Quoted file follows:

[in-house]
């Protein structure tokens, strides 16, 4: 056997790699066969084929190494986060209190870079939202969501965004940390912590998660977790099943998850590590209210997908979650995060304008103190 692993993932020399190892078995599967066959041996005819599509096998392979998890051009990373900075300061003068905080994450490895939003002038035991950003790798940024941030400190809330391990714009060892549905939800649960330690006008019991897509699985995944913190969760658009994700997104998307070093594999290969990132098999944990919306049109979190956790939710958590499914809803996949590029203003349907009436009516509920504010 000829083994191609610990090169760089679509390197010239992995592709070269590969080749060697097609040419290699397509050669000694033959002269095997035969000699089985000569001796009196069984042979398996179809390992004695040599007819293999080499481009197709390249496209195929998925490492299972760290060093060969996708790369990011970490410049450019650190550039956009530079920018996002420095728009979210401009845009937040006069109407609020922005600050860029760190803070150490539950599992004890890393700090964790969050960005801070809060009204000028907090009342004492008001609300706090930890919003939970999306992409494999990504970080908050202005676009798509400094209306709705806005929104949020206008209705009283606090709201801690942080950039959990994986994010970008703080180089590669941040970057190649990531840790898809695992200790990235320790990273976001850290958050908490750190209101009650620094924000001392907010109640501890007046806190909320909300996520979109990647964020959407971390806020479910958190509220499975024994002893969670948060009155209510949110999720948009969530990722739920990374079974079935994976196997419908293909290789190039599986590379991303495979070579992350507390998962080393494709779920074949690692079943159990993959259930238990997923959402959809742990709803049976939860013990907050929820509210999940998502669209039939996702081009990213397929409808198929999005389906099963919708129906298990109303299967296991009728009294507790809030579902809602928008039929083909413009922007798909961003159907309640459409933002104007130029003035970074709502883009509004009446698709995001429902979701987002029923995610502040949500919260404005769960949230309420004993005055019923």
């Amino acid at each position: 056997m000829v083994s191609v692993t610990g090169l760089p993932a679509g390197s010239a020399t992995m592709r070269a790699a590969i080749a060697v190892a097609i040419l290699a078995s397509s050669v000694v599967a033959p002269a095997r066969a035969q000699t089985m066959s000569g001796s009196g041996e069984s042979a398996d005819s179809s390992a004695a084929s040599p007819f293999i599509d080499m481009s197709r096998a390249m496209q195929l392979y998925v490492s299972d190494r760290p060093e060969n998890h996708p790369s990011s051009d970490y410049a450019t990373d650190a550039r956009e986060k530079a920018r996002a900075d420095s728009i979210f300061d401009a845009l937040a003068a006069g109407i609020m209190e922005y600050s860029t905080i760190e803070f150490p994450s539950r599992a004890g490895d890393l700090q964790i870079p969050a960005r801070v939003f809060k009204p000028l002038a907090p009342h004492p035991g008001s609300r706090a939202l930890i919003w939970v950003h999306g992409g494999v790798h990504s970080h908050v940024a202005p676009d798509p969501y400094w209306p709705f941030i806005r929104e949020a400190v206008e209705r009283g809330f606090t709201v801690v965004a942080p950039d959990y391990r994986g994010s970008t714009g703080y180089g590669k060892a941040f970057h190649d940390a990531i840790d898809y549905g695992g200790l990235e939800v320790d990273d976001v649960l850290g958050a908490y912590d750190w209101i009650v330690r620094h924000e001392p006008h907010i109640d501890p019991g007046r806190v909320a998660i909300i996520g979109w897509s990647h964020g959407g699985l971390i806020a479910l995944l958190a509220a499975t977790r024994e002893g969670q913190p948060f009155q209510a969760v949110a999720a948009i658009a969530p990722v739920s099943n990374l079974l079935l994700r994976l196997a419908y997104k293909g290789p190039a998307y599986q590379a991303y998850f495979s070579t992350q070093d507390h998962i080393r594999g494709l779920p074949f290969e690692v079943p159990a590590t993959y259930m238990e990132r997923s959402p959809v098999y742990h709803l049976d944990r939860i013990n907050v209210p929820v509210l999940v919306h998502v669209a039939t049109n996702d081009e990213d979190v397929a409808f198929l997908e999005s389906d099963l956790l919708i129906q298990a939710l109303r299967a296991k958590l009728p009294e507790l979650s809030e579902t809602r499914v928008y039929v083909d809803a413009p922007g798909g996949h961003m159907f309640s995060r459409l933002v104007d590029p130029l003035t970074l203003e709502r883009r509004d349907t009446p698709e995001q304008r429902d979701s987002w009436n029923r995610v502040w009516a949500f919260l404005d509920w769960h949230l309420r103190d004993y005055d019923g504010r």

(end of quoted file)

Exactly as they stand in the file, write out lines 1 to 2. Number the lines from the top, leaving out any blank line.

[in-house]
């Protein structure tokens, strides 16, 4: 056997790699066969084929190494986060209190870079939202969501965004940390912590998660977790099943998850590590209210997908979650995060304008103190 692993993932020399190892078995599967066959041996005819599509096998392979998890051009990373900075300061003068905080994450490895939003002038035991950003790798940024941030400190809330391990714009060892549905939800649960330690006008019991897509699985995944913190969760658009994700997104998307070093594999290969990132098999944990919306049109979190956790939710958590499914809803996949590029203003349907009436009516509920504010 000829083994191609610990090169760089679509390197010239992995592709070269590969080749060697097609040419290699397509050669000694033959002269095997035969000699089985000569001796009196069984042979398996179809390992004695040599007819293999080499481009197709390249496209195929998925490492299972760290060093060969996708790369990011970490410049450019650190550039956009530079920018996002420095728009979210401009845009937040006069109407609020922005600050860029760190803070150490539950599992004890890393700090964790969050960005801070809060009204000028907090009342004492008001609300706090930890919003939970999306992409494999990504970080908050202005676009798509400094209306709705806005929104949020206008209705009283606090709201801690942080950039959990994986994010970008703080180089590669941040970057190649990531840790898809695992200790990235320790990273976001850290958050908490750190209101009650620094924000001392907010109640501890007046806190909320909300996520979109990647964020959407971390806020479910958190509220499975024994002893969670948060009155209510949110999720948009969530990722739920990374079974079935994976196997419908293909290789190039599986590379991303495979070579992350507390998962080393494709779920074949690692079943159990993959259930238990997923959402959809742990709803049976939860013990907050929820509210999940998502669209039939996702081009990213397929409808198929999005389906099963919708129906298990109303299967296991009728009294507790809030579902809602928008039929083909413009922007798909961003159907309640459409933002104007130029003035970074709502883009509004009446698709995001429902979701987002029923995610502040949500919260404005769960949230309420004993005055019923």